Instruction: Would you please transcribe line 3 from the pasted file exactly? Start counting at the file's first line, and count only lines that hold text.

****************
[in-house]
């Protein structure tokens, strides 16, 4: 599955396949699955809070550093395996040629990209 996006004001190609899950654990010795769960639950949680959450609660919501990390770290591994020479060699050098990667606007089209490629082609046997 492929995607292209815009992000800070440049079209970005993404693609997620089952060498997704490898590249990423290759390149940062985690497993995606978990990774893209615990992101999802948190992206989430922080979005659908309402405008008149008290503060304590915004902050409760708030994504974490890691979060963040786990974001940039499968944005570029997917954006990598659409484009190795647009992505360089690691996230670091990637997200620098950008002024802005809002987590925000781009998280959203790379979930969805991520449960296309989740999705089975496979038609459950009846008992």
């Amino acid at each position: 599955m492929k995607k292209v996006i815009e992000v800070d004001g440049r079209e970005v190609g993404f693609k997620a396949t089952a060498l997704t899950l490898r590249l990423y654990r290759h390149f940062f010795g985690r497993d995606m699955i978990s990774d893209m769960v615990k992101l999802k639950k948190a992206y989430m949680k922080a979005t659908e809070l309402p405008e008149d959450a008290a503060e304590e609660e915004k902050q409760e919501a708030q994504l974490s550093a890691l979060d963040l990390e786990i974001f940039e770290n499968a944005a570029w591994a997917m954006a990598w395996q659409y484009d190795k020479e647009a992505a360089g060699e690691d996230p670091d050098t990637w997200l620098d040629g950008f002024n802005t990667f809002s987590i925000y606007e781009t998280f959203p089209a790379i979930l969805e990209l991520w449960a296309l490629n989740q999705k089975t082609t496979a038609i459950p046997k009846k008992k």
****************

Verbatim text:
């Amino acid at each position: 599955m492929k995607k292209v996006i815009e992000v800070d004001g440049r079209e970005v190609g993404f693609k997620a396949t089952a060498l997704t899950l490898r590249l990423y654990r290759h390149f940062f010795g985690r497993d995606m699955i978990s990774d893209m769960v615990k992101l999802k639950k948190a992206y989430m949680k922080a979005t659908e809070l309402p405008e008149d959450a008290a503060e304590e609660e915004k902050q409760e919501a708030q994504l974490s550093a890691l979060d963040l990390e786990i974001f940039e770290n499968a944005a570029w591994a997917m954006a990598w395996q659409y484009d190795k020479e647009a992505a360089g060699e690691d996230p670091d050098t990637w997200l620098d040629g950008f002024n802005t990667f809002s987590i925000y606007e781009t998280f959203p089209a790379i979930l969805e990209l991520w449960a296309l490629n989740q999705k089975t082609t496979a038609i459950p046997k009846k008992k």